Nigeria

Fifty years after Nigeria civil war ends, unity is key to unlocking potential of the world’s ‘poverty capital’

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Fifty years since the end of Nigeria’s deadly civil war, Christian Aid has brought together influencers from the worlds of politics, charity, business and faith to unite to help the country shed its title of ‘poverty capital of the world’

The Nigeria-Biafra War (1967-1970) was fought over the formation of the state of Biafra, made up of states in Nigeria’s Eastern Region who declared their independence in May 1967. When the conflict ended on 15 January 1970, as many as two million Biafran civilians had died of starvation, disease and injury.

Now, half a century on, Christian Aid is taking the opportunity to encourage donors, governments, NGOs and faith groups to work together to create a Nigeria where all citizens, particularly women and children, can thrive and live free of poverty, violence and inequality.

This call comes as global data reveals that an estimated 95 million Nigerians are living in extreme poverty today, in January 2020. This represents nearly 50% of the country’s estimated 199m population, making it ‘the poverty capital of the world’ for another year running.

British-Nigerian historian, writer and broadcaster David Olusoga OBE said: “The Nigeria-Biafra war is, without doubt, one of the most devastating post-independence conflicts in modern history. It caused untold suffering on an unprecedented scale and left an indelible imprint on the Nigerian nation we know today.

“Fifty years after its end, it is only fitting that we take a moment to reflect on the legacy and lessons of the war – particularly since tens of millions of people are still suffering today in Nigeria. That’s why I am pleased that Christian Aid is using this significant milestone to advance the message of peace, progress and unity in Nigeria.”

Mr Olusoga will be sharing reflections on the legacy of the war on the 50th anniversary, 15 January, at a reception attended by influential British-Nigerian at Lambeth Palace, London. The event is being hosted by Christian Aid to mark the anniversary of the end of the conflict.

During the civil war, Christian Aid was among the humanitarian organisations who responded to the plight of Biafrans facing mass starvation due to a blockade imposed on them. The charity sent medical teams to help alleviate the suffering in conflict-hit communities; this included running clinics on the front line.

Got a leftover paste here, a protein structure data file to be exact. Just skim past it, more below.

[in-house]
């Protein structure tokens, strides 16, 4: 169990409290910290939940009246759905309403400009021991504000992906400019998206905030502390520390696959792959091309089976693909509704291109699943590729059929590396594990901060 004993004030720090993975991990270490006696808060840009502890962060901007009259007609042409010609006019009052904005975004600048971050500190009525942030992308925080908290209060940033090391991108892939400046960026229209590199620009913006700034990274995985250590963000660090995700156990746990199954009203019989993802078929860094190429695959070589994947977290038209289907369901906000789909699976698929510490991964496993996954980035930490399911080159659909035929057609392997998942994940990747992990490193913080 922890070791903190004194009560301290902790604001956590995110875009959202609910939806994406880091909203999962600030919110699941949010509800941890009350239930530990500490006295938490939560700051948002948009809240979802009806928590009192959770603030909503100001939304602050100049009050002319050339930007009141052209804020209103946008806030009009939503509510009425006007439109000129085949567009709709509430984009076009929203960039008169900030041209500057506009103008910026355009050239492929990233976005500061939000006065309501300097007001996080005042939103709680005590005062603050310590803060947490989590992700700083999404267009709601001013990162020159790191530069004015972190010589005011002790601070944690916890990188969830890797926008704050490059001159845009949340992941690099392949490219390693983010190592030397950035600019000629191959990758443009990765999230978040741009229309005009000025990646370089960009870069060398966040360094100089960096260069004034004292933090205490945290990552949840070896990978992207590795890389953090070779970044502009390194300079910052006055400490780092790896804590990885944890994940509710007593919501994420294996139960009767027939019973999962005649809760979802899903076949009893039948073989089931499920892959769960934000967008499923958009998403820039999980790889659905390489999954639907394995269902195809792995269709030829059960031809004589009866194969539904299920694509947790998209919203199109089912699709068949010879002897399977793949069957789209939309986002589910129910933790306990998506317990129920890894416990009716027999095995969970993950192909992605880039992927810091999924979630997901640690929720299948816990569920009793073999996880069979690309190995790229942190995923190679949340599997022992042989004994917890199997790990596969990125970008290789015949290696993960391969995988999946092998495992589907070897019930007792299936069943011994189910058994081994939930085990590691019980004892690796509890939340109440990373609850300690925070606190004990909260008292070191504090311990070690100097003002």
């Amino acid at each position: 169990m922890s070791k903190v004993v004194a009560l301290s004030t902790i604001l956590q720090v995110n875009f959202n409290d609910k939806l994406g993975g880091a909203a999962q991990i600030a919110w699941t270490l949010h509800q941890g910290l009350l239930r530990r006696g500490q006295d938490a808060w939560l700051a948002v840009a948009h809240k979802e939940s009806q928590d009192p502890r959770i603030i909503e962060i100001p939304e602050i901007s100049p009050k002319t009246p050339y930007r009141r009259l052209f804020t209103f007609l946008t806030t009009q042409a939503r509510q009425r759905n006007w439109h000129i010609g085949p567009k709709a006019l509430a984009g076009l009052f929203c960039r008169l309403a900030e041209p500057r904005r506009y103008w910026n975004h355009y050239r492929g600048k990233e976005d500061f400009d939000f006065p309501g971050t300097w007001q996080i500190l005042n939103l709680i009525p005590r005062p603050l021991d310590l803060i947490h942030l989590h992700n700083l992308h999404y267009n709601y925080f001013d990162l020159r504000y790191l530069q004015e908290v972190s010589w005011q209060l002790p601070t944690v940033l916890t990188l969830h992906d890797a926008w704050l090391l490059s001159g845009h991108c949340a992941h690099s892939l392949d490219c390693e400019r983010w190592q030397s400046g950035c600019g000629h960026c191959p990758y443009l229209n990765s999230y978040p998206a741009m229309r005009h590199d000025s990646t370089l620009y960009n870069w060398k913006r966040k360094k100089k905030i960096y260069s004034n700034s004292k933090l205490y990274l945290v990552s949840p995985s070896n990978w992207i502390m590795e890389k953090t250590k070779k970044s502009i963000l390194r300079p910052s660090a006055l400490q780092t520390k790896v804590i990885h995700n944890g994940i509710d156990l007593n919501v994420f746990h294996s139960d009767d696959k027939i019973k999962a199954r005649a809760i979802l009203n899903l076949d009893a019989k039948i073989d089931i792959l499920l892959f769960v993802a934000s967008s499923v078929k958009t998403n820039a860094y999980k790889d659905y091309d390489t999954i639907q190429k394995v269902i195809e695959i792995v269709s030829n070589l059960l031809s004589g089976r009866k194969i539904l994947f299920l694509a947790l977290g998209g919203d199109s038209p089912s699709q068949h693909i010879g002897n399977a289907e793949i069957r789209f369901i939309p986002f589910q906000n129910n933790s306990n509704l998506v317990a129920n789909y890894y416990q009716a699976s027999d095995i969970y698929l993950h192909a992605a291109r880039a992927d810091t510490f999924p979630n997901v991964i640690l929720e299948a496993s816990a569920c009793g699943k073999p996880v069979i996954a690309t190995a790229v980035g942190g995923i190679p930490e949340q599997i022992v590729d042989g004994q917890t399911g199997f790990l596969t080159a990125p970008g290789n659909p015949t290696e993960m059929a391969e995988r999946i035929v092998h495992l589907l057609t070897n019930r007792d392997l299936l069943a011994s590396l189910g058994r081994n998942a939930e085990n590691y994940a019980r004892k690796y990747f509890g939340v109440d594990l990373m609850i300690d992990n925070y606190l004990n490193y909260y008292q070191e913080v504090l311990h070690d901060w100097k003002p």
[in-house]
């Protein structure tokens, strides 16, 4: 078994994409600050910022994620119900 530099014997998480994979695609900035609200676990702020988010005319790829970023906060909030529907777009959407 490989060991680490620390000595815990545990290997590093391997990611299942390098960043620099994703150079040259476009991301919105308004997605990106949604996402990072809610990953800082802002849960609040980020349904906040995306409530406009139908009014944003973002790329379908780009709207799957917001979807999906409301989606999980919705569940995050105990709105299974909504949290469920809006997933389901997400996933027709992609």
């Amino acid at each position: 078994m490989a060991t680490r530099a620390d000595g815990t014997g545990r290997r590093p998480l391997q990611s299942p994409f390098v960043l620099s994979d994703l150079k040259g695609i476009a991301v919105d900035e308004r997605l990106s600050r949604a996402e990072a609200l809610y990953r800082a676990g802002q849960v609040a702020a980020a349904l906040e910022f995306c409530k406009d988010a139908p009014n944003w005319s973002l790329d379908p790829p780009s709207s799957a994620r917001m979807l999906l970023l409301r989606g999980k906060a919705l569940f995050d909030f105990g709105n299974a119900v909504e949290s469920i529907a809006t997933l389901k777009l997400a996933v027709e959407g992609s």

Christian Aid’s Country Manager Charles Usie, who will speak at the Lambeth Palace reception, said: “The legacy of the Biafran war still casts a shadow over some areas of life here in Nigeria. Women and children suffered the most during this brutal conflict, which caused untold suffering and left scars that took decades to heal.

“Fifty years on, Nigeria is seen as the ‘Giant of Africa’: we are flourishing on so many fronts, but amid our success lies some heart-breaking disparities. As a nation we have the world’s largest number of people in extreme poverty; and the grave humanitarian crisis in our northeast region continues to wreak intolerable damage on millions of people. In a country blessed with riches, this is nothing short of a scandal.”

Mr Usie continued: “During the Biafran War, images of children suffering from malnutrition sparked outcry and action across the world. As we commemorate this moment in history, I would hope that the news that 95 million Nigerians are living in extreme poverty will once again spark outcry and action, both here and overseas.

“We must intensify our collective efforts to create a just, equitable and peaceful Nigerian society: one where poverty is eradicated and where everyone – women and youth in particular – have equal opportunities to thrive and are empowered to contribute to building the nation we all desperately want to see. For this to happen, it is also critical that we strengthen unity and collaboration between different ethnic, political and faith groups here in Nigeria.”

Nigeria was first dubbed ‘the poverty capital of the world’ in 2018 by World Poverty Clock, which tracks real-time estimates globally. Since that time, an extra eight million Nigerians have slid into extreme poverty.

This comes a time of ongoing insecurity and violence in northeast Nigeria, where millions of people have been internally displaced by conflict caused by the Boko Haram insurgency. In response, Christian Aid’s Nigeria programme continues to provide life-saving emergency relief, including food and sanitation supplies, to those affected. This aid has reached more than 400,000 people in the past three years.

Christian Aid's work in Nigeria will be showcased at the Lambeth Palace reception on 15 January. The event will bring together people of influence from the Nigerian diaspora – across business, arts, charity, politics and media – to explore ways to unite to ensure all Nigeria’s people can flourish. At the reception, Christian Aid will screen a new film telling the story of one of its 1968 humanitarian team members, Mr Brian Sheen, who will attend the event.

ENDS

Notes to Editors:

  1. Figures taken from World Poverty Clock: data accessed 13 January 2020.

  2. Christian Aid has worked in Nigeria since 2003. Its vision is for a just, equitable and peaceful Nigerian society, where poverty has been eradicated and every person is empowered to live life in all its fullness. It works to improve the health of poor and marginalised people; raise community voices to demand accountability through advocacy and promoting engagement between people and government; improve gender equity and the participation of women and girls in development initiatives; and respond to humanitarian emergencies to alleviate the suffering of people affected by conflict and disaster. For more information, see Christian Aid’s 2019-2026 Nigeria Country Strategy.